Note that obviously creating a persistent list of field objects for an ADOQuery component does not make sense. The next time you call the Open method the SQL can be so different that the whole set of filed names (and types) may change. Of course, this is not the case if we are using ADOQuery to fetch the rows from just one table with the constant set of fields - and the resulting set depends on the WHERE part of the SQL statement.

   Dynamic queries
One of the great properties of the TADOQuery components is the Params property. A parameterized query is one that permits flexible row/column selection using a parameter in the WHERE clause of a SQL statement. The Params property allows replacable parameters in the predefined SQL statement. A parameter is a placeholder for a value in the WHERE clause, defined just before the query is opened. To specify a parameter in a query, use a colon (:) preceding a parameter name.

At design-time use the Object Inspector to set the SQL property as follows:

ADOQuery1.SQL := 'SELECT * FROM Applications WHERE type = :apptype'

Chapter 7 - Parameters window

When you close the SQL editor window open the Parameters window by clicking the ellipsis button in the Object Inspector.

The parameter in the preceding SQL statement is named apptype. We can set the values of the parameters in the Params collection at design time via the Parameters dialog box, but most of the time we will be changing the parameters at runtime. The Parameters dialog can be used to specify the datatypes and default values of parameters used in a query.

At run-time, the parameters can be changed and the query re-executed to refresh the data. In order to execute a parameterized query, it is necessary to supply a value for each parameter prior to the execution of the query. To modify the parameter value, we use either the Params property or ParamByName method. For example, given the SQL statement as above, at run-time we could use the following code:

with ADOQuery1 do begin
  Close;
  SQL.Clear;
  SQL.Add('SELECT * FROM Applications WHERE type =:apptype');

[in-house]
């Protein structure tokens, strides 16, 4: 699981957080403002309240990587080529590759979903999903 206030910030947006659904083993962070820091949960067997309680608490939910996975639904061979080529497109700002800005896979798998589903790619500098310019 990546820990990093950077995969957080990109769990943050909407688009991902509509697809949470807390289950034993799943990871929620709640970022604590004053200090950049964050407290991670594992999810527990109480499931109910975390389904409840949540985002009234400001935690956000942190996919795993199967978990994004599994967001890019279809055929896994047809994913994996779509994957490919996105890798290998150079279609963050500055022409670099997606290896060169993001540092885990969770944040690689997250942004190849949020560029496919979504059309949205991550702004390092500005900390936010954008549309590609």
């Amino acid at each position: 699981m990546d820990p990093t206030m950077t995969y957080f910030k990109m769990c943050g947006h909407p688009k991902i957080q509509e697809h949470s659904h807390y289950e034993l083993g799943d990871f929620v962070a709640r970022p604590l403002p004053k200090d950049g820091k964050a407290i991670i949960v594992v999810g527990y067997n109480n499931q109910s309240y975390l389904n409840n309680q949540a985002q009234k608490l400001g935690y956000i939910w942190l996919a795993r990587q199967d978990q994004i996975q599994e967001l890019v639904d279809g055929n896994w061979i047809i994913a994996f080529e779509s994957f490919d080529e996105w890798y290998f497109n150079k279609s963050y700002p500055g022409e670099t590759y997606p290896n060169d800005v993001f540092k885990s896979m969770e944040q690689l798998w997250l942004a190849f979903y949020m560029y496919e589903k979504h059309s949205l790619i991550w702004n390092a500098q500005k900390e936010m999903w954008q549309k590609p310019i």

ParamByName('apptype').Value:='multimedia';
  Open;
end;

   Navigating and editing the query
As like when working with the ADOTable component the ADOQuery returns a set or records from a table (or two or more). Navigating through a dataset is done with the same set of methods as described in the "Behind data in datasets" chapter.

In general ADOQuery component should not be used when editing takes place. The SQL based queries are mostly used for reporting purposes. If your query returns a result set, it is sometimes possible to edit the returned dataset. The result set must contain records from a single table and it must not use any SQL aggregate functions. Editing of a dataset returned by the ADOQuery is the same as editing the ADOTAble's dataset.

   An example
To see some ADOQuery action we'll code a small example. Let's make a query that can be used to fetch the rows from various tables in a database. To show the list of all the tables in a database we can use the GetTableNames method of the ADOConnection component. The GetTableNames in the OnCreate event of the form fills the ComboBox with the table names and the Button is used to close the query and to recreate it to retrieve the records from a picked table. The () event handlers should look like:

procedure TForm1.FormCreate(Sender: TObject);
begin
 ADOConnection1.GetTableNames(ComboBox1.Items);
end;

procedure TForm1.Button1Click(Sender: TObject);
var  tblname : string;
begin
if ComboBox1.ItemIndex < 0 then Exit;
tblname := ComboBox1.Items[ComboBox1.ItemIndex];
with ADOQuery1 do begin
  Close;
  SQL.Text := 'SELECT * FROM ' + tblname;
  Open;
end;
end;

Note that all this can be done by using the ADOTable and it's TableName property - much easily.

   To the next chapter
By now, you should be familiar with the ways to get the data from an Access database and even change it. So far, this course has introduced only two ADO specific Delphi components (ADOTable and ADOQuery) - enough to do just about any kind of data operation you need. If you need any kind of help so far, please post to the Delphi Programming Forum where all the questions are answered and beginners are treated as experts.

DB Course Next Chapter >>
>> Chapter 8: Data filtering